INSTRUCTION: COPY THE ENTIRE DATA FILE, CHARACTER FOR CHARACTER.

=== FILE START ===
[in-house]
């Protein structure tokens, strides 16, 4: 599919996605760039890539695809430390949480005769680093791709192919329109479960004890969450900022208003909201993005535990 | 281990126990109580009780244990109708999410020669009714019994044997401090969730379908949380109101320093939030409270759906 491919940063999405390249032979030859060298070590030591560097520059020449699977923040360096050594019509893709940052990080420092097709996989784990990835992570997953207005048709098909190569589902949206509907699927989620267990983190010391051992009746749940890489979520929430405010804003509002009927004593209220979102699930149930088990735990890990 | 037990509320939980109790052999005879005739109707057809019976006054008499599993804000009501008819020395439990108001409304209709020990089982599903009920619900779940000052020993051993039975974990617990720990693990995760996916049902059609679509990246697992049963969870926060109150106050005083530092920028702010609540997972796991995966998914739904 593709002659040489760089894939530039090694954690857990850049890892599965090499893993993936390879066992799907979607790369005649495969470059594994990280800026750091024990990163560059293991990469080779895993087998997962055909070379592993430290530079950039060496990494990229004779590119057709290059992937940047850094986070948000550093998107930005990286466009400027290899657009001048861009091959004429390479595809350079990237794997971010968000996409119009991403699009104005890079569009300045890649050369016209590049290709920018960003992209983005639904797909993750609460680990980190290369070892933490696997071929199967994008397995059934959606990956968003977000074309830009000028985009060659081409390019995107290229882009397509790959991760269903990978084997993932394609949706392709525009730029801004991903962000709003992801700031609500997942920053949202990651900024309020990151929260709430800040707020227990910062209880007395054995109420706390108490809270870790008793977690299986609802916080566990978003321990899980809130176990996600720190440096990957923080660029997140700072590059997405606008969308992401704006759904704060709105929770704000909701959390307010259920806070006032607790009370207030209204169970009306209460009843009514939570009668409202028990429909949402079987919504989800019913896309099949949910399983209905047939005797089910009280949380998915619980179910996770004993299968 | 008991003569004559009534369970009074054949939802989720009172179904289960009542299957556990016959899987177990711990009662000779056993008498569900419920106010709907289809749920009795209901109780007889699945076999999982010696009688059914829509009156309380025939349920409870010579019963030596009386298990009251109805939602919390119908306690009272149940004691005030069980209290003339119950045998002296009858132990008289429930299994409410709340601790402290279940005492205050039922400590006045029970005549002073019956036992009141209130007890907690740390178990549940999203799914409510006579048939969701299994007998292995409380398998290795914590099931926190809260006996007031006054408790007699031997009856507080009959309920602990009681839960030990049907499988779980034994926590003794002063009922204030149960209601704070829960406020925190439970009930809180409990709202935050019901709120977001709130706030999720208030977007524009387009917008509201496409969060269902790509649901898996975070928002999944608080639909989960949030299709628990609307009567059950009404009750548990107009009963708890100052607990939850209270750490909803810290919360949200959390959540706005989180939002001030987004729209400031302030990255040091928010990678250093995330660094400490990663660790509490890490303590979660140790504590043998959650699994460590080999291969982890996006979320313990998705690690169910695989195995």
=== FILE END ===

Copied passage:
[in-house]
């Protein structure tokens, strides 16, 4: 599919996605760039890539695809430390949480005769680093791709192919329109479960004890969450900022208003909201993005535990 | 281990126990109580009780244990109708999410020669009714019994044997401090969730379908949380109101320093939030409270759906 491919940063999405390249032979030859060298070590030591560097520059020449699977923040360096050594019509893709940052990080420092097709996989784990990835992570997953207005048709098909190569589902949206509907699927989620267990983190010391051992009746749940890489979520929430405010804003509002009927004593209220979102699930149930088990735990890990 | 037990509320939980109790052999005879005739109707057809019976006054008499599993804000009501008819020395439990108001409304209709020990089982599903009920619900779940000052020993051993039975974990617990720990693990995760996916049902059609679509990246697992049963969870926060109150106050005083530092920028702010609540997972796991995966998914739904 593709002659040489760089894939530039090694954690857990850049890892599965090499893993993936390879066992799907979607790369005649495969470059594994990280800026750091024990990163560059293991990469080779895993087998997962055909070379592993430290530079950039060496990494990229004779590119057709290059992937940047850094986070948000550093998107930005990286466009400027290899657009001048861009091959004429390479595809350079990237794997971010968000996409119009991403699009104005890079569009300045890649050369016209590049290709920018960003992209983005639904797909993750609460680990980190290369070892933490696997071929199967994008397995059934959606990956968003977000074309830009000028985009060659081409390019995107290229882009397509790959991760269903990978084997993932394609949706392709525009730029801004991903962000709003992801700031609500997942920053949202990651900024309020990151929260709430800040707020227990910062209880007395054995109420706390108490809270870790008793977690299986609802916080566990978003321990899980809130176990996600720190440096990957923080660029997140700072590059997405606008969308992401704006759904704060709105929770704000909701959390307010259920806070006032607790009370207030209204169970009306209460009843009514939570009668409202028990429909949402079987919504989800019913896309099949949910399983209905047939005797089910009280949380998915619980179910996770004993299968 | 008991003569004559009534369970009074054949939802989720009172179904289960009542299957556990016959899987177990711990009662000779056993008498569900419920106010709907289809749920009795209901109780007889699945076999999982010696009688059914829509009156309380025939349920409870010579019963030596009386298990009251109805939602919390119908306690009272149940004691005030069980209290003339119950045998002296009858132990008289429930299994409410709340601790402290279940005492205050039922400590006045029970005549002073019956036992009141209130007890907690740390178990549940999203799914409510006579048939969701299994007998292995409380398998290795914590099931926190809260006996007031006054408790007699031997009856507080009959309920602990009681839960030990049907499988779980034994926590003794002063009922204030149960209601704070829960406020925190439970009930809180409990709202935050019901709120977001709130706030999720208030977007524009387009917008509201496409969060269902790509649901898996975070928002999944608080639909989960949030299709628990609307009567059950009404009750548990107009009963708890100052607990939850209270750490909803810290919360949200959390959540706005989180939002001030987004729209400031302030990255040091928010990678250093995330660094400490990663660790509490890490303590979660140790504590043998959650699994460590080999291969982890996006979320313990998705690690169910695989195995």